How can a Greater Nepal be meaningful?

As a landlocked country, Nepal was forced to depend on Indian imports yesterday and still is today. However, India, which has accepted our sovereignty, is taking this compulsion as an opportunity and trying to colonize Nepal by monopolizing Nepal's geographical, social, economic, political, trade, transit, and water resources.

Despite knowing that the dams built by India and the trade and transit treaty between Nepal and India are against international law, he has been dominating Nepal's heritage. In order to get rid of the Indian monopoly, the government should be able to move forward on the basis of treaties, agreements, and international norms to get rid of the Indian monopoly.

The Government of Nepal should be able to move forward for negotiations by gathering historical evidence for the return of the territory before the Sugauli Treaty rather than for the return of the territory acquired by Nepal from the Sugauli Treaty. If India is not ready for this, Nepal should be able to solve the problem with the help of international organizations such as the United Nations (Security Council) and the International Court of Justice (ICJ) to protect its territorial integrity and sovereignty. Since the Sugauli Treaty ceased to exist after the 1950 Treaty, both India and Nepal are well aware that the entire territory lost by the Sugauli Treaty should be reclaimed by Nepal.

Because, as long as the old treaty-agreement between the two countries is not deactivated by the new treaty-agreement, it is the duty of the state to continue the work of the previous government. As there was no treaty or agreement from March 4, 1816, and July 30, 1950, the Nepalese territory from East Tista to West Sutlej legally belongs to India.

However, since Article 8 of the 1950 treaty has nullified the Sugauli Treaty of 1816 and 4 March, and since then there has been no treaty or agreement between the two countries, especially since the 1950 treaty is not past but is present. Therefore, the entire territory lost by the Sugauli Treaty in accordance with Article 8 of this treaty confirms that there is still a strong basis for Nepal to get it back. Confirming this further, Pushpa Ranjan, India's foreign affairs expert and editor of the EU-Asia News Network, in his article published in the Indian newspaper 'Daily Tribune' said that before the Sugauli Treaty, areas like Darjeeling and Tista in the east, Nainital in the southwest, Kumaon, Garhwal and Bashar in the west were under Nepal. And after the Sugauli Treaty, Nepal has lost those areas.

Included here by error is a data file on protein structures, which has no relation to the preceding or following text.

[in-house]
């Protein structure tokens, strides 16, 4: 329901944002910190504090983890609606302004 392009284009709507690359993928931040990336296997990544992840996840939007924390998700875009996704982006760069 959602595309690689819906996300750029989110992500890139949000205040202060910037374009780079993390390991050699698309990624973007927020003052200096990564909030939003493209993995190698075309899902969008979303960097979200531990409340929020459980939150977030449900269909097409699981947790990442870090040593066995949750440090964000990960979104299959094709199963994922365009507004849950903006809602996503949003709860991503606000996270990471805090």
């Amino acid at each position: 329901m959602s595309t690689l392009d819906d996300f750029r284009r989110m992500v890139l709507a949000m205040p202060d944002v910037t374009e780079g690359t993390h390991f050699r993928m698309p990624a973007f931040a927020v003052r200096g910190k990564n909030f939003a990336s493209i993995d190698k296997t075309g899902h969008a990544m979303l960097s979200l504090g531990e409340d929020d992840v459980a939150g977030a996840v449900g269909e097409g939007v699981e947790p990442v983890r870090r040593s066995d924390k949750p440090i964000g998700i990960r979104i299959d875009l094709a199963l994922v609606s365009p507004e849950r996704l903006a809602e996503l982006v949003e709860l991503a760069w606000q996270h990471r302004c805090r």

In his article, he has also presented the notion that a giant Nepal has been established as the 1950 treaty has repealed all the treaties including Sugauli. He also said that Article 1 of the 1950 treaty recognized the territorial integrity of the two countries, adding that the land from Tista to Sutlej belonged to Nepal and not to India. He confirms that the disputed territories that are currently seen have belonged to Nepal only before 1830 as India has prepared an official document only after 1830.

Therefore, if Nepal raises this issue in the United Nations, it has even presented the idea of ​​becoming a Greater Nepal as per Article 8 of 1950. Even if such a message comes from a foreign expert in India, the Government of Nepal will not be able to move forward with India to resolve major issues such as land, dams, water, trade, and transit. This is not the time to hide who will tie the bell to the cat's neck, this is the time to fight for rights.

Mahakalipari Sutlej, Kumaon, Gadwal, Dehradun, Nainital, Simla, Mechipari Darjeeling, Sikkim, Mirik, Kharsang, Kalingpung, Siliguri and Tista 70 km away from Nagarkot is the time to return the border of Nepal to Sikkim and Bangladesh.

About 372 square kilometers of Nepali land in Kalapani, Lipulek, and Limpiyadhura, which are seen as a burning problem now, which India is trying to legalize, is just an ivory tusk. In other words, even if the outer teeth talk about the Kalapani region, the inner teeth want to keep the territory obtained from the Sugauli Treaty.

This is because India has a good idea of ​​returning the entire territory lost by the Sugauli Treaty to Nepal as per the 1950 treaty, so India may have resorted to this kind of diplomacy to divert Nepal's attention elsewhere. As soon as India weakens in the talks, I will leave Susta and Kalapani areas. However, in the current situation, the Government of Nepal should not accept such a proposal.

Yesterday, India managed to take full advantage of the way we were weakened by the easy entry of Indian troops into Nepal by our responsible bodies, by keeping India a witness in every decision of the state, by not denying every influence and pressure from India and by not implementing the treaties and agreements between the two countries.

Of course, learning from that, Nepal must swear not to repeat the mistakes and weaknesses of the past and build a greater Nepal as per the 1950 treaty. For that, the Government of Nepal, political parties, and all Nepalis should talk to India with one voice and one objective.

In the end, we will be worthy of being called the sons of the earth only if we can seriously analyze the various events, phenomena, mistakes, and weaknesses from the past to the present and move beyond party interests for the sake of our national integrity, sovereignty, and independence. If we do not move forward recognizing this golden age of today and protect our sovereignty, integrity, and independence, not only will the dream of building a greater Nepal remain unfulfilled, we will never be able to be forgiven by Mother Nepal and Nepal will cease to exist.